Pope Francis waves as he leads the Angelus prayer in Saint Peter's Square at the Vatican April 23, 2017. REUTERS/Tony Gentile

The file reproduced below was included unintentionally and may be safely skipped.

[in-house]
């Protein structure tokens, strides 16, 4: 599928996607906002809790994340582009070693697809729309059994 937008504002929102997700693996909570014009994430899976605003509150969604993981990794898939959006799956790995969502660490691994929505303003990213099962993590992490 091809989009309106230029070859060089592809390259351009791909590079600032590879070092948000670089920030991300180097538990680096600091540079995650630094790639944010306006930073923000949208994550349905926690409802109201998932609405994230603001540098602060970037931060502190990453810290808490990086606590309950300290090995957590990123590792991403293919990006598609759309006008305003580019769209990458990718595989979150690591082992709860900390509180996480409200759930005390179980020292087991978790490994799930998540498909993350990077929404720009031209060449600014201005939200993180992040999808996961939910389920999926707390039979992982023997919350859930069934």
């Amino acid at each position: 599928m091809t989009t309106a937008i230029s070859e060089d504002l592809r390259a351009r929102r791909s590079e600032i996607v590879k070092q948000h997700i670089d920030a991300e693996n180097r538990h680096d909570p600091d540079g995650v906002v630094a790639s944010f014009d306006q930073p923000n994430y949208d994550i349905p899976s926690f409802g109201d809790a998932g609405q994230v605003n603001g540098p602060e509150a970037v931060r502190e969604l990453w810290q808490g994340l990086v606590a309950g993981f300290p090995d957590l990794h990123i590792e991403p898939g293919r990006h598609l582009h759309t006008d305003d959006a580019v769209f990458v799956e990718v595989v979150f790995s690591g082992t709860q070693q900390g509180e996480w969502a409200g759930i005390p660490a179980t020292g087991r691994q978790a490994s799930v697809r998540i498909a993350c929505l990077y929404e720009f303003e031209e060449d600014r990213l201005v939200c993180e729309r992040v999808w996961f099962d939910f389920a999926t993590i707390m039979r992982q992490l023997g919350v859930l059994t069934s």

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Pope Francis hopes to mend ties with Muslims on his trip to Egypt Friday but faces criticism from church conservatives for meeting Islamic religious leaders after a spate of deadly attacks against Christians.Francis will meet President Abdel-Fattah al-Sisi; Sheikh Ahmed al-Tayeb, the Grand Imam of Al-Azhar, the world's most influential center of Sunni Islamic theology and learning; and Pope Tawadros II, head of the Coptic Orthodox Church, who barely escaped the Alexandria bombing.A main reason for the trip is to try to strengthen relations with the 1,000-year-old Al-Azhar center that were cut by the Muslim side in 2011 over what it said were repeated insults of Islam by Francis' predecessor, Pope Benedict.Papal aides say a moderate like Tayeb would be an important ally in condemning radical Islam.The pope's views are not shared by all Catholics, however.A leading Catholic scholar of Islam, Egyptian-born Father Samir Khalil Samir, said that Francis meant well but was naive.
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